Bondsman In Hann Case Asked To Forfeit $100K
Two Pennsylvania State Police officers, the county coroner and a former state police trooper who is now employed in the capacity of bondsman testified last week as part of a request by the commonwealth that bail posted on behalf of murderer Ricky Hann be forfeited.
Lead investigator Trooper Garry Ford Jr. of the Mc- Connellsburg substation kicked off the April 19 hearing for consideration of a petition for bail forfeiture filed by Fulton County District Attorney Travis Kendall. The testimony given by Ford as well as Cpl. William Baker, coroner Berley Souders and bail bondsman Paul Weachter is currently under review by Fulton County Court of Common Pleas Judge Angela Rosenberry Krom.
Ford testified he was initially contacted by murder victim Tina Marie Souders of Mc- Connellsburg on February 19. Ford said Souders alleged she had been kidnapped the previous day and held against her will for a prolonged period of time by former boyfriend Ricky Hann, also of McConnellsburg.
Ford said Hann was picked up on an arrest warrant and taken to Magisterial District Judge Carol Jean Johnson for arraignment on charges of kidnapping, burglary, terroristic threats, unlawful restraint, recklessly endangering another person and simple assault. Unable to post $100,000 straight bail, Hann was remanded to Franklin County Prison.
Late that evening, however, bail was posted through bondsman
Weachter. By noon February 20, Ford said, Hann had returned to Souders’ home along Cito Road and dragged her into the woods at gunpoint. The trooper stated he heard three gunshots from the woodline behind the mobile home and subsequently found the bodies of Souders and Hann. Ford went into further detail regarding the position of firearms found at the scene, spent shell casings and the location of fatal wounds suffered by both individuals.
Serving as an expert witness in the investigation of suicides involving firearms, Cpl. Baker also testified in cross examination led by defense attorney Clint Barkdoll that protectionfrom abuse (PFA) violations are typically carried on a separate complaint. Therefore, the PFA violation in the Souders-Hann case was not included in the charging documents filed on the kidnapping. After consulting with the district attorney, Ford may have followed up later with the PFA violation, Baker stated.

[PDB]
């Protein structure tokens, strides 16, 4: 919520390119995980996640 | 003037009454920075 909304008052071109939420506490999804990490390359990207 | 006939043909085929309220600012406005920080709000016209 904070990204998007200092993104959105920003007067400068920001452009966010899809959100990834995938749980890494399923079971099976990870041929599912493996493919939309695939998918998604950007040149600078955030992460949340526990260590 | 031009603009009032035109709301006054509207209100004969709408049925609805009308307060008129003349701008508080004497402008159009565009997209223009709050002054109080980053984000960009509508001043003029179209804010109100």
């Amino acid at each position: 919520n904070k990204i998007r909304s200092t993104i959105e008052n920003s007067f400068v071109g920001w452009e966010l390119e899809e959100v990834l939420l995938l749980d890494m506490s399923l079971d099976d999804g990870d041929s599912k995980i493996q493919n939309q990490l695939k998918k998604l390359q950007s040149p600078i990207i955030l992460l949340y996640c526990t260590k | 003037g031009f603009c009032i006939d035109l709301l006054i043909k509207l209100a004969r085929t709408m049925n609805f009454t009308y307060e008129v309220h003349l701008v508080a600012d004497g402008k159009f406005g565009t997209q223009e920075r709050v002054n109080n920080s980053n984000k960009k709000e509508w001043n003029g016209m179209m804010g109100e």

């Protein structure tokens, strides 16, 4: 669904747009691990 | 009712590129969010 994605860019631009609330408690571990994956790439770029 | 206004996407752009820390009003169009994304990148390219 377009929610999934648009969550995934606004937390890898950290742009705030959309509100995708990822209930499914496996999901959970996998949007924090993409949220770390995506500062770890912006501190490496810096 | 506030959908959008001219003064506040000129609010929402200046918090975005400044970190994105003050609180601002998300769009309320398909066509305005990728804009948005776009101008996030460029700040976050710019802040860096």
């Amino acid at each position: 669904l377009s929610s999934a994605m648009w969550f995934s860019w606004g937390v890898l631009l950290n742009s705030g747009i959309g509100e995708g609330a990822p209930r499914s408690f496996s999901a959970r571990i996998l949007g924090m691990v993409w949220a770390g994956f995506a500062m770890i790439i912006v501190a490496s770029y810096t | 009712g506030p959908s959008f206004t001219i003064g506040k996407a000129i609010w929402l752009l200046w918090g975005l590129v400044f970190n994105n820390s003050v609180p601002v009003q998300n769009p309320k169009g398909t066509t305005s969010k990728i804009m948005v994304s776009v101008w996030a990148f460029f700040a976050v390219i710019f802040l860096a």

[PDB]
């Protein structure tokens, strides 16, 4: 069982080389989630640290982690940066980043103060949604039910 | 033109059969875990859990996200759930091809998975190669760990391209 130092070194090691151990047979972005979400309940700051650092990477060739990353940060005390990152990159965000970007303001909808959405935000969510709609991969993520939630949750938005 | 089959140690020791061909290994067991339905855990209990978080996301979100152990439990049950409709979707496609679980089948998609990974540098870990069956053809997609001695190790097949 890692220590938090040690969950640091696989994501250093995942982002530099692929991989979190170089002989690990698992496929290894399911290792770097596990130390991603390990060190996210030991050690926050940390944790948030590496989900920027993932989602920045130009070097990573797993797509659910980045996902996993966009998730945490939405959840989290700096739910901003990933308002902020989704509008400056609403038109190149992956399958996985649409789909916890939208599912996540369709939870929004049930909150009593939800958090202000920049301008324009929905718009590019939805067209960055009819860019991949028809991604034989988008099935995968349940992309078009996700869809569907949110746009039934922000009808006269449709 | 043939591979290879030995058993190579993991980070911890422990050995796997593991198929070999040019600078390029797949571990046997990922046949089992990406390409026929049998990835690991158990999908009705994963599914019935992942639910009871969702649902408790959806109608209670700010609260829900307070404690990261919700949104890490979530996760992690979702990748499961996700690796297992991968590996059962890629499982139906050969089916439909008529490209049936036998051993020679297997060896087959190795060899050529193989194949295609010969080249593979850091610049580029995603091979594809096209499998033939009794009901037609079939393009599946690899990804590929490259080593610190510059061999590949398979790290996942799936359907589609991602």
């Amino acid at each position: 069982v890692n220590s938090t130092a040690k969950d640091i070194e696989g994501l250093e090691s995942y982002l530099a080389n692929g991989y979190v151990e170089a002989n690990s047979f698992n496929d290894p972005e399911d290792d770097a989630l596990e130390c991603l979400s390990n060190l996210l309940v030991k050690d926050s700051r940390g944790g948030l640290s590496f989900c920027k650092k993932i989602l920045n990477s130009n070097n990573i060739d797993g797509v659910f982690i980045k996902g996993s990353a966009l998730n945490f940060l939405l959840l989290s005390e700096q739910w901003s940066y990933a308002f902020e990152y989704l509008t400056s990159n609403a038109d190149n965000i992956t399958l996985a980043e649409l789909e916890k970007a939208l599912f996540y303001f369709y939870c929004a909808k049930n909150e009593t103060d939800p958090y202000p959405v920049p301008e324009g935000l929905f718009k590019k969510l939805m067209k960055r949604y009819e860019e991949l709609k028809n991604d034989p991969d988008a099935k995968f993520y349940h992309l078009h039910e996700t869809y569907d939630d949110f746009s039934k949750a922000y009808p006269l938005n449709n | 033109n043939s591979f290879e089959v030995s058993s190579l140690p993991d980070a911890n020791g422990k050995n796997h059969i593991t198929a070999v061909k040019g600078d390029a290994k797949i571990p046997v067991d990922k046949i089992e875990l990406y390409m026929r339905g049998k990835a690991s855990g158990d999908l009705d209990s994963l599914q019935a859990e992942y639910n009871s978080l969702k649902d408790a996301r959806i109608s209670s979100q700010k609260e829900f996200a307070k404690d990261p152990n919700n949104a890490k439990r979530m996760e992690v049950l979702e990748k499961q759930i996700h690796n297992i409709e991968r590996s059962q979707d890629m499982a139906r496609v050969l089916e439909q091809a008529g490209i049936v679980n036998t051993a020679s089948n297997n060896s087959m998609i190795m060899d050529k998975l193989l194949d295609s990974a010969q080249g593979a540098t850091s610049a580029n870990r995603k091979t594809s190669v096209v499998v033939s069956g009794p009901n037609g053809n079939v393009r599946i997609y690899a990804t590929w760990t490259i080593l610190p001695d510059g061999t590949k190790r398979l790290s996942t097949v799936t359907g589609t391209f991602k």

The court also heard from the crime corporal that criminal charges far outweigh and supercede a PFA violation. He concluded he had never filed a PFA jointly on the same paperwork as criminal charges.
County coroner Souders provided details regarding the autopsy findings following the deaths of Souders and Hann. Cause of death, Berley Souders stated, was listed as homicide for Souders and suicide, a selfinflicted gunshot wound, for Hann. Souders’ toxicology reports have not yet been received, while “nothing strange” was found in Hann’s system, said the coroner.
Weachter told the court he was not “watching” Ricky Hann on February 20 after bail was posted the prior evening. Weachter indicated in the event he had witnessed Souders being taken at gunpoint he would only have been able to call the police. “I couldn’t stop him,” said Weachter, who added one condition of posting bond is refraining from criminal acts that would trigger the revocation of bail.
“Forfeiture comes from failure to appear in court,” Weachter emphasized. He noted the commonwealth’s allegations that Hann failed to appear in court and engaged in criminal activity are correct.
Weachter said the only documentation available to him in posting bond is the list of criminal charges. An affidavit of probable cause is not provided even though it is a public document.
“Ricky probably had a copy of the paperwork, but I didn’t ask him to share it,” Weachter stated. His discretion in denying bail bondsman services is based on several criteria including community ties, family and work history.
“If the categories are 50 to 70 percent met, then I sign the bond regardless of the allegations,” Weachter stated.
In his closing statements, District Attorney Kendall pointed out bail can be forfeited for reasons besides failing to appear in court. Citing a Supreme Court case, Kendall also made reference to retaliation against witnesses and new criminal charges.
“Our primary witness was murdered. Our case is prejudiced ... . When Ricky Hann killed Tina Souders he was very much alive ... and under bail conditions,” stated Kendall. “ ... If this case does not qualify as a violation of bail bond, what case ever will?”
Attorney Barkdoll pointed out the commonwealth failed to provide testimony related to actual expenses incurred as a result of Hann’s actions. He said possibly a portion or percentage of the $100,000 bail could be forfeited based on cases expenditures.
“The cost to the commonwealth was the death of Tina Souders,” concluded Kendall.